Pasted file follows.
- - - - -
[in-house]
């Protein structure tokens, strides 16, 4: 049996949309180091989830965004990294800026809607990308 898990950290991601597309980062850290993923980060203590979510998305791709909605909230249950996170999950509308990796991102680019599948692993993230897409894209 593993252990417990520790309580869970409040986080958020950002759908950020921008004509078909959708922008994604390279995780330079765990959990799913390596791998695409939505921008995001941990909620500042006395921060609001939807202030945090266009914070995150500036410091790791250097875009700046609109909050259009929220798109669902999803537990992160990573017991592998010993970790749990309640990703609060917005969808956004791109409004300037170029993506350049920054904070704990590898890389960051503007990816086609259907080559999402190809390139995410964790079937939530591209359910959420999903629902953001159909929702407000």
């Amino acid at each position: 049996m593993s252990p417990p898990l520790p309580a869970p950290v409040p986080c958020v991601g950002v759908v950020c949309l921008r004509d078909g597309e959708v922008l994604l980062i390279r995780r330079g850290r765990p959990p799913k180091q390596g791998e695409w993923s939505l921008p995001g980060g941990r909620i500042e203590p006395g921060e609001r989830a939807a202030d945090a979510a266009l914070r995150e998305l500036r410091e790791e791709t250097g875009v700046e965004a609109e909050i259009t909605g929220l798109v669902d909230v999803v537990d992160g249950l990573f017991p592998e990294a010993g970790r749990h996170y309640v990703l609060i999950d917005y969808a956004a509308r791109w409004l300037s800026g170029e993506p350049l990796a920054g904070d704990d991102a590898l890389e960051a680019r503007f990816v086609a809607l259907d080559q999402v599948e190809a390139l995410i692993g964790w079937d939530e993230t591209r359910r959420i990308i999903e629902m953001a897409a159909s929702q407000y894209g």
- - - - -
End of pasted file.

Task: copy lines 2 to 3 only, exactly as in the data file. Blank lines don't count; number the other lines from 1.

């Protein structure tokens, strides 16, 4: 049996949309180091989830965004990294800026809607990308 898990950290991601597309980062850290993923980060203590979510998305791709909605909230249950996170999950509308990796991102680019599948692993993230897409894209 593993252990417990520790309580869970409040986080958020950002759908950020921008004509078909959708922008994604390279995780330079765990959990799913390596791998695409939505921008995001941990909620500042006395921060609001939807202030945090266009914070995150500036410091790791250097875009700046609109909050259009929220798109669902999803537990992160990573017991592998010993970790749990309640990703609060917005969808956004791109409004300037170029993506350049920054904070704990590898890389960051503007990816086609259907080559999402190809390139995410964790079937939530591209359910959420999903629902953001159909929702407000």
């Amino acid at each position: 049996m593993s252990p417990p898990l520790p309580a869970p950290v409040p986080c958020v991601g950002v759908v950020c949309l921008r004509d078909g597309e959708v922008l994604l980062i390279r995780r330079g850290r765990p959990p799913k180091q390596g791998e695409w993923s939505l921008p995001g980060g941990r909620i500042e203590p006395g921060e609001r989830a939807a202030d945090a979510a266009l914070r995150e998305l500036r410091e790791e791709t250097g875009v700046e965004a609109e909050i259009t909605g929220l798109v669902d909230v999803v537990d992160g249950l990573f017991p592998e990294a010993g970790r749990h996170y309640v990703l609060i999950d917005y969808a956004a509308r791109w409004l300037s800026g170029e993506p350049l990796a920054g904070d704990d991102a590898l890389e960051a680019r503007f990816v086609a809607l259907d080559q999402v599948e190809a390139l995410i692993g964790w079937d939530e993230t591209r359910r959420i990308i999903e629902m953001a897409a159909s929702q407000y894209g």